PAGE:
Needs Latex equations, code, figs

In physics, conservation laws state that no energy can be created or destroyed
but simply changed into one form or another, converted yet conserved. A Russian
mathematician from the 19th century named Aleksandr Lyapunov applied this
fundamental principle to develop a major pillar of nonlinear control theory.

The philosophy is that when observing the total energy of a system continually
dissipating it will settle to an equilibrium if the system is lower bounded.
Imagine a pendulum swinging back and forth with some small friction around the
hinge. Intuitively, we know the friction will reduce the kinetic and potential
energy until they both settle to a resting value, and the pendulum will sit at
the bottom of its arc. In this case, the pendulum system is lower bounded by the
lowest total energy it can physically obtain due to gravity.

Lyapunov formalized this intuitive physical understanding into Lyapunov’s Direct
Method, which contains two major concepts in Lyapnouv Stability and Lyapunov
Functions.

Lyapunov Functions are essentially scalar energy functions taking the form V(x)
where it is positive definite and its derivative is negative semi-definite. They
are often derived from the physical attributes of the system and serve only as a
“candidate” until proven sufficient. More on that to come. Example of nonlinear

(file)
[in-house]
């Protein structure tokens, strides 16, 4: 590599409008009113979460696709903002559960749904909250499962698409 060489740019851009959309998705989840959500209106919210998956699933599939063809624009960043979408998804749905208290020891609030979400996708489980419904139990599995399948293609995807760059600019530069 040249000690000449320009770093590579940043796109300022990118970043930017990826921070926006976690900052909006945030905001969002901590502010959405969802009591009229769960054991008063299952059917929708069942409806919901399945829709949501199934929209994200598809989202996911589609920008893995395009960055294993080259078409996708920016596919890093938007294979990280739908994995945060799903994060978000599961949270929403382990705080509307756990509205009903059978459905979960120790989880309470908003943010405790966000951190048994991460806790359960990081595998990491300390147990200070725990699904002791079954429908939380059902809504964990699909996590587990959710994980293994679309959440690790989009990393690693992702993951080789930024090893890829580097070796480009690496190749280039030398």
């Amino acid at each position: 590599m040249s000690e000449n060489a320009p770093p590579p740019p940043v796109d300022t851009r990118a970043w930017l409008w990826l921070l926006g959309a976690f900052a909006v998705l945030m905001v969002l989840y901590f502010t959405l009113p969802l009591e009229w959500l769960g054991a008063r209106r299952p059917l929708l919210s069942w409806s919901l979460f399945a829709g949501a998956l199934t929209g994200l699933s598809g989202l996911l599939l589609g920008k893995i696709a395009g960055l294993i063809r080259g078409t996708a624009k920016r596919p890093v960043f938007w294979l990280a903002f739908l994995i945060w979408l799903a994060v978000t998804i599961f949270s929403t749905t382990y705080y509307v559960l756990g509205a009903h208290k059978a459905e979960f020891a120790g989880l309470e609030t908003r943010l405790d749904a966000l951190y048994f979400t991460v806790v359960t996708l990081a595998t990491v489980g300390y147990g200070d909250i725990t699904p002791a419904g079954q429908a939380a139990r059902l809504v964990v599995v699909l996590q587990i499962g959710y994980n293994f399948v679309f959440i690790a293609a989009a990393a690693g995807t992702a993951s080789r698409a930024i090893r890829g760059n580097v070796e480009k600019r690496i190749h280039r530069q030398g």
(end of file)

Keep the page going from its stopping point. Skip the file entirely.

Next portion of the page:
MSD candidate Lyapunov function.

Lyapunov Stability is present if the Lyapunov Function V(x) satisfies the
criteria:

While this mathematical jargon is a confusing, it is not actually the most
general solution. Lyapunov’s original work is a narrow approach and some
extension is required for more thorough generality. Using invariant set theorems
we can best frame the object of Lyapunov’s work and then use the two
interchangeably.

BR is supposed to represent an arbitrarily large dimensional
volume that exists within a space of the same or greater dimension . Multiple
and geometrically different volumes can exist within space of . If the union of
these volumes comprehensively coverages all of , then is described as “global”.
Otherwise, it and the other volumes are described as “local”.

Now imagine a point moving within our volume . If for all possible trajectories
of that point for all of time t, it stays within that volume. Additionally,
let’s imagine that the velocity of the point is slowing down for all of time t.
Intuition would tell us that it will eventually (asymptotically) come to rest at
some location within . This is essentially the notion of stability, as
formalized by Lyapunov, framed from the perspective of invariant sets.

V(x) actually represents the “energy” of the system in question. When this
system’s energy is lower-bounded, meaning it has some volume that contains it,
we can consider the rate of change of energy. If this rate of change of energy, Vdot(x)
is strictly negative for all time t then the will clearly approach its
lower-bound. In the case where Vdot(x)=0, the system will enter a limit cycle as
described in a previous post.

Analytically, the power of this extension of Lyapunov’s formalism for stability
is evident. In order to find the stability of a system, candidate Lyapunov
functions can be proposed until they fit the stability criteria previously
described. Of course there is a drawback to the method, which is the fact that
it is a sufficiency theorem. Stability can only be proved by a candidate
upholding the stability criteria, while failure to do so is inconclusive.

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